Photo by James Allen.Where do I begin with James Mercer Green? Often, in older newspaper articles commenting on the life of a person recently deceased, you will see the word useful used to describe said individual.  We don't use the word in the same way as much anymore.  What I interpret that term to mean in that context, is the recently deceased individual gave more to their community than they took.  That their life made other lives better.  It doesn't have to be in some grand way, necessarily, it simply means the community benefited from their presence in it.

Useful, based on the research I've conducted, truly describes the life of Dr. James Mercer Green.  And in his case, there are, some might say, a couple of grand examples.  Before we get to those larger examples, let's go over the "basics."

James Mercer Green was born 15 November 1815 in Georgia (maybe Milledgeville?) to Dr. William Montgomery Green and his second wife, Jane McKonkey.  It may or may not be important to note, I'm not sure Dr. William Green was a physician, though I have seen him described as such.  He was an educator, having been the Director of Mathematics and Languages at Franklin College (UGA) in Athens, Georgia.  Dr. William Green also opened academies in Milledgeville, Baldwin County.

Less than a month after his thirteenth birthday, the mother of James Mercer Green died.  Yet he pressed on, and graduated from Jefferson Medical College at Philadelphia in 1837.  Dr. James M. Green would follow that vocation for the rest of his life.

When Dr. James Mercer Green died 13 June 1881 in Macon, a funeral notice in the local newspaper described him as "the oldest practitioner in the city." Some twenty years earlier, when pushing for Dr. Green to get a position at a military hospital, wealthy Maconite John B. Lamar described him as "the best physician we have in Macon, as he is the only physician who attends me, when I am sick." [Civil War Macon by Richard W. Iobst.  Pub. 1999, Mercer University Press.  Pg. 96.]

Macon Telegraph (Georgia)
10 July 1881 -- pg. 1 [Entire article available online at GenealogyBank.]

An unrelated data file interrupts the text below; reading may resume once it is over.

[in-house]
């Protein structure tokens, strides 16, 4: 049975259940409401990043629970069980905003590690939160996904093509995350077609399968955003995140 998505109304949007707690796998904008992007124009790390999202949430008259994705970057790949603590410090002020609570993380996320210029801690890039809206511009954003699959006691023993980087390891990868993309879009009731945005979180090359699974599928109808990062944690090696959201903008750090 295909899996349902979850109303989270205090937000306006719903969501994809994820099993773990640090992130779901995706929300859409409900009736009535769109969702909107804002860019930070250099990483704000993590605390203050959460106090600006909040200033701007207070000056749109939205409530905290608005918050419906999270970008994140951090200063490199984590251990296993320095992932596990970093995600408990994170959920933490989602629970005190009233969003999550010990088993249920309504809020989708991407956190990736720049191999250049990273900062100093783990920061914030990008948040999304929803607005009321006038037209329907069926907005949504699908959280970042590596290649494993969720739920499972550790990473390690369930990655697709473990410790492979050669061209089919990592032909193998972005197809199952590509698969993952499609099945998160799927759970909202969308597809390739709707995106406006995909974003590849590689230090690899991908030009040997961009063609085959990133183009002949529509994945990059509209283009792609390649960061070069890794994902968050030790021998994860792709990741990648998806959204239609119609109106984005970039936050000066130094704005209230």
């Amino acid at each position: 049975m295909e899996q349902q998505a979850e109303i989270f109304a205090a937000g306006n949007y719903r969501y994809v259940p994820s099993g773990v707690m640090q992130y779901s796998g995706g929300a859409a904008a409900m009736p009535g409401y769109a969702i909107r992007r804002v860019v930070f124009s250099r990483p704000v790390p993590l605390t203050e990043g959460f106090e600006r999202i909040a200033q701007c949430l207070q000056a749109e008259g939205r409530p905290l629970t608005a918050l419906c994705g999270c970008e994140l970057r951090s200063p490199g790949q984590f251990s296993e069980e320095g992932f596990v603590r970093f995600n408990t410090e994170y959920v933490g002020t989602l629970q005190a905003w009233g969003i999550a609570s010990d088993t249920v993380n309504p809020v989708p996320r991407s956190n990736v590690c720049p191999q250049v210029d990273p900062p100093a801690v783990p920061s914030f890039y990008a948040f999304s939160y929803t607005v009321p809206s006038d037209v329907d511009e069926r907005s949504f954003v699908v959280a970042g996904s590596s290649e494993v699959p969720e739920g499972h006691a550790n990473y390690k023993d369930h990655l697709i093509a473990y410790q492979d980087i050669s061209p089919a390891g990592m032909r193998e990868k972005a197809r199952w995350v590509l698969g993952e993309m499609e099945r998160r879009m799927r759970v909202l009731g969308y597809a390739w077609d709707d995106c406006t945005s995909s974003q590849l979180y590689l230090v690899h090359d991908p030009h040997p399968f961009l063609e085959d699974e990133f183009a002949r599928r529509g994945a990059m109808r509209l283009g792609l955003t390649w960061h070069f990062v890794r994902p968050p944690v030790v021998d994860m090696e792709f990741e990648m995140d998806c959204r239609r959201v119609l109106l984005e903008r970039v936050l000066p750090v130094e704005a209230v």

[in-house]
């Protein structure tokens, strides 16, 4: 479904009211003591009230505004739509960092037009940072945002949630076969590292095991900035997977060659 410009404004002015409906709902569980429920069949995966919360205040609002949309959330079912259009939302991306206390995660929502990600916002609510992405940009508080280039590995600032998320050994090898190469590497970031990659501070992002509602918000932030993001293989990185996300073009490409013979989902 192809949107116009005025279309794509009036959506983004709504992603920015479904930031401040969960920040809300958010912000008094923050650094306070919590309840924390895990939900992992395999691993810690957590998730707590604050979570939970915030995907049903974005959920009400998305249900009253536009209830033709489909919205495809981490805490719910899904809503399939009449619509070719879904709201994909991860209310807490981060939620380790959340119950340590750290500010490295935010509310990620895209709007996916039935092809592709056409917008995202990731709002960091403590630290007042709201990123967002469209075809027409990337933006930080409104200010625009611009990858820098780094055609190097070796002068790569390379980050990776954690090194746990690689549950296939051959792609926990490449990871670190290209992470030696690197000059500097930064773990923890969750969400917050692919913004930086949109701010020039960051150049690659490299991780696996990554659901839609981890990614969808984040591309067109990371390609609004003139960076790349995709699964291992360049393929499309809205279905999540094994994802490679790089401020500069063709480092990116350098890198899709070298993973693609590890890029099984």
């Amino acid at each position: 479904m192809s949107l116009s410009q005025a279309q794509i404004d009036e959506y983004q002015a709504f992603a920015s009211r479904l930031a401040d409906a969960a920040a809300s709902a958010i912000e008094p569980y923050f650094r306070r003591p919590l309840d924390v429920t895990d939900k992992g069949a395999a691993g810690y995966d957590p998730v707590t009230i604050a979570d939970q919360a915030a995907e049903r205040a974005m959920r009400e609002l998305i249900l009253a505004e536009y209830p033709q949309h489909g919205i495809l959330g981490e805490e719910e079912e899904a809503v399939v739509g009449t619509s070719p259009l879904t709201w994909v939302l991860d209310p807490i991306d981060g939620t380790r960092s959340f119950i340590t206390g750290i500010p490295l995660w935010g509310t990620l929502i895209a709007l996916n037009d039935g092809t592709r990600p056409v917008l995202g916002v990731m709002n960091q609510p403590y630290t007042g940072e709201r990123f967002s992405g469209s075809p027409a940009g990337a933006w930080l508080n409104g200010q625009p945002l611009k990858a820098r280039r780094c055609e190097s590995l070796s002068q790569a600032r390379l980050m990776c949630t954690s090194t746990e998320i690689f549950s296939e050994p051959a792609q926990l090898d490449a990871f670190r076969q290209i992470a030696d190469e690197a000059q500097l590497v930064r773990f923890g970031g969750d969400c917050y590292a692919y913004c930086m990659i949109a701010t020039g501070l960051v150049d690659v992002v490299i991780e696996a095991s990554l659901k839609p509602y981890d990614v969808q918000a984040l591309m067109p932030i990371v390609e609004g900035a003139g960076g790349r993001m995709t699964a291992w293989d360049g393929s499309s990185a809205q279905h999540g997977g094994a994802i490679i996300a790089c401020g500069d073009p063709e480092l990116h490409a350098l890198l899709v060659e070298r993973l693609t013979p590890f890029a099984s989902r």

On the 13th day of June, 1881, James Mercer Green, M.D., for years one of the most prominent, useful, distinguished and highly esteemed citizens of Macon, passed from time to eternity.  He was the son of William Green, M.D., a native of Ireland, and graduate of Trinity College, Dublin, who, driven from his native land, on account of his intense love of freedom and of country (having participated in the rebellion of Lord Edward Fitzgerald,) like numbers of his illustrious fellow exiles, found on these shores a warm welcome and generous appreciation…Dr. James Mercer Green was born on the 15th of November, 1815, and like his brothers, the late Drs. Thomas F. and H. K, Green, was educated by his father, who was not only a faithful, but highly competent instructor of youth.  He taught his pupils to think and to study, and their after career reflected the highest credit upon his fidelity and skill.  Thus equipped, the subject of this sketch entered upon the study of his chosen profession, and having completed his preparatory course to the satisfaction of the late Benj. A. White, of Milledgeville, matriculated at Jefferson Medical College, Philadelphia, where he graduated as doctor of medicine in the year 1837.  Immediately upon his graduation he returned to Macon, which had been his home since 1831, and entered upon the practice of his profession, in connection with his brother, Dr. H. K. Green.  Almost from the commencement, they had a varied and extensive practice, and rapidly rose to prominence, in a community that could boast of quite a number of able and accomplished practitioners.  After many years, when this professional connection was dissolved, Dr. J. Mercer Green continued active practice on his own account, and notwithstanding his numerous and exacting professional engagements, he devoted much time and thought to political duties, and for one at least of the great public charities of the State, he was an earnest worker to the day of his death.  Like his eldest brother, Dr. Thomas Fitzgerald Green, who for more than thirty years was connected in controlling capacity with the State lunatic asylum, he had a warm sympathy for and an ardent desire to minister to the wants of the afflicted of his race…